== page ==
The importance of mortality tempo-adjustment: theoretical and empirical considerations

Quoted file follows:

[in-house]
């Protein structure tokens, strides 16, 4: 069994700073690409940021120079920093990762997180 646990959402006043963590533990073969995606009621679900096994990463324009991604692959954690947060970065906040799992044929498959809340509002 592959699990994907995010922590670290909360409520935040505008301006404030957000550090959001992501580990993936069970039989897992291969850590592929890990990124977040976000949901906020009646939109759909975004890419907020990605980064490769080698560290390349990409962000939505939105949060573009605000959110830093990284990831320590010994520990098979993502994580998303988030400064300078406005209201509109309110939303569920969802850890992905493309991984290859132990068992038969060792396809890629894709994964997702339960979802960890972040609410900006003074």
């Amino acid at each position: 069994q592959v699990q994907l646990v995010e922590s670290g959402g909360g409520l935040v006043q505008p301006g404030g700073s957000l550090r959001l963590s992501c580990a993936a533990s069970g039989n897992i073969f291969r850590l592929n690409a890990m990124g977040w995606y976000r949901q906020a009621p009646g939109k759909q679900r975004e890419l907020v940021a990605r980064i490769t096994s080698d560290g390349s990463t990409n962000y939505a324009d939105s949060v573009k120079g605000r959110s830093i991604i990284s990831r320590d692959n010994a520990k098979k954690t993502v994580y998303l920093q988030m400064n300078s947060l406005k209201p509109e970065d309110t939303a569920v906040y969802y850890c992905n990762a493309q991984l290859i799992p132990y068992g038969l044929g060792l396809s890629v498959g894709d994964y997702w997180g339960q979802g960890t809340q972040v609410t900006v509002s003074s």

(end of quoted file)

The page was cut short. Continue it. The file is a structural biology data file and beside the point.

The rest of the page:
Bongaarts and Feeney’s papers on tempo distortions stirred the world of demographers and divided their community into tempo supporters and tempo opponents. The number of scholars following the tempo approach in fertility continues to grow, whereas tempo-adjustment in mortality still is generally rejected. This rejection is irrational in principle, as the basic idea behind the tempo approach is independent of the kind of demographic event. Whereas tempoadjustments in the TFR mainly lead to higher estimates on the hypothetical family size under current fertility conditions, this paper shows that tempo-adjustments in life expectancy can provide a very different picture of current mortality conditions compared to conventional life expectancy. An application of the Bongaarts and Feeney method to the analysis of the mortality gap between western and eastern Germany yields remarkable results: The differences in survival conditions between the two regions still are considerably higher than generally expected, and the survival gap between the two entities began to narrow some years later than trends in conventional life expectancy suggest. Since life expectancy without adjustment for tempo effects is one of the demographic tools most frequently used to analyze mortality, the conclusion is that we may need to revise our current knowledge of mortality trends and the driving factors behind them.
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